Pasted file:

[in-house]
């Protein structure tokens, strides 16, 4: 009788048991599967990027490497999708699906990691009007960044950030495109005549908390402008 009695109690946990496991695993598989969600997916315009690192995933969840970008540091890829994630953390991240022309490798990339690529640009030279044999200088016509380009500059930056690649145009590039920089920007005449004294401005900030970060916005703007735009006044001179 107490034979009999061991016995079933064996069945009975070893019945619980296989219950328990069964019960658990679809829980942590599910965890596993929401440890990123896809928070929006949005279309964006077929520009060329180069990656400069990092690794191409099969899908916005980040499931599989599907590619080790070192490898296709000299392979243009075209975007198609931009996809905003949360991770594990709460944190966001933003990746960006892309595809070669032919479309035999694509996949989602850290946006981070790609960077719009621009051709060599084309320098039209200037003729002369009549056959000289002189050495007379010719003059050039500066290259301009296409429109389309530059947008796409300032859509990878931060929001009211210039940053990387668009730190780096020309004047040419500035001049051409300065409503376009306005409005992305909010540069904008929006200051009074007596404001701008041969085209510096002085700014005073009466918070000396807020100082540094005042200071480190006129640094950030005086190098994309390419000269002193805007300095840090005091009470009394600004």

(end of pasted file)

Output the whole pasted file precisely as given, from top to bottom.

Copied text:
[in-house]
């Protein structure tokens, strides 16, 4: 009788048991599967990027490497999708699906990691009007960044950030495109005549908390402008 009695109690946990496991695993598989969600997916315009690192995933969840970008540091890829994630953390991240022309490798990339690529640009030279044999200088016509380009500059930056690649145009590039920089920007005449004294401005900030970060916005703007735009006044001179 107490034979009999061991016995079933064996069945009975070893019945619980296989219950328990069964019960658990679809829980942590599910965890596993929401440890990123896809928070929006949005279309964006077929520009060329180069990656400069990092690794191409099969899908916005980040499931599989599907590619080790070192490898296709000299392979243009075209975007198609931009996809905003949360991770594990709460944190966001933003990746960006892309595809070669032919479309035999694509996949989602850290946006981070790609960077719009621009051709060599084309320098039209200037003729002369009549056959000289002189050495007379010719003059050039500066290259301009296409429109389309530059947008796409300032859509990878931060929001009211210039940053990387668009730190780096020309004047040419500035001049051409300065409503376009306005409005992305909010540069904008929006200051009074007596404001701008041969085209510096002085700014005073009466918070000396807020100082540094005042200071480190006129640094950030005086190098994309390419000269002193805007300095840090005091009470009394600004």